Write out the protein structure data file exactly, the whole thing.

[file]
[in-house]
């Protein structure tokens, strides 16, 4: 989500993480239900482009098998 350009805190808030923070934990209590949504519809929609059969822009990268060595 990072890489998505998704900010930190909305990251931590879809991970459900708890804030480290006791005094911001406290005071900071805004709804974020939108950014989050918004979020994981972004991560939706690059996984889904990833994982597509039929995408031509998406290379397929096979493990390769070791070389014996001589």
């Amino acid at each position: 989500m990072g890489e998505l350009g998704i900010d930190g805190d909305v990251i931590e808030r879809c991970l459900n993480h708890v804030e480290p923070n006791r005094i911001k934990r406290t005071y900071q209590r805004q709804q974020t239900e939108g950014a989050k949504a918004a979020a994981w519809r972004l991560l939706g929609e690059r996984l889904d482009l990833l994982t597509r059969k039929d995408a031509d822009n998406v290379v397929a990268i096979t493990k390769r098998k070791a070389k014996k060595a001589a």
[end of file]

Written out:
[in-house]
């Protein structure tokens, strides 16, 4: 989500993480239900482009098998 350009805190808030923070934990209590949504519809929609059969822009990268060595 990072890489998505998704900010930190909305990251931590879809991970459900708890804030480290006791005094911001406290005071900071805004709804974020939108950014989050918004979020994981972004991560939706690059996984889904990833994982597509039929995408031509998406290379397929096979493990390769070791070389014996001589």
């Amino acid at each position: 989500m990072g890489e998505l350009g998704i900010d930190g805190d909305v990251i931590e808030r879809c991970l459900n993480h708890v804030e480290p923070n006791r005094i911001k934990r406290t005071y900071q209590r805004q709804q974020t239900e939108g950014a989050k949504a918004a979020a994981w519809r972004l991560l939706g929609e690059r996984l889904d482009l990833l994982t597509r059969k039929d995408a031509d822009n998406v290379v397929a990268i096979t493990k390769r098998k070791a070389k014996k060595a001589a």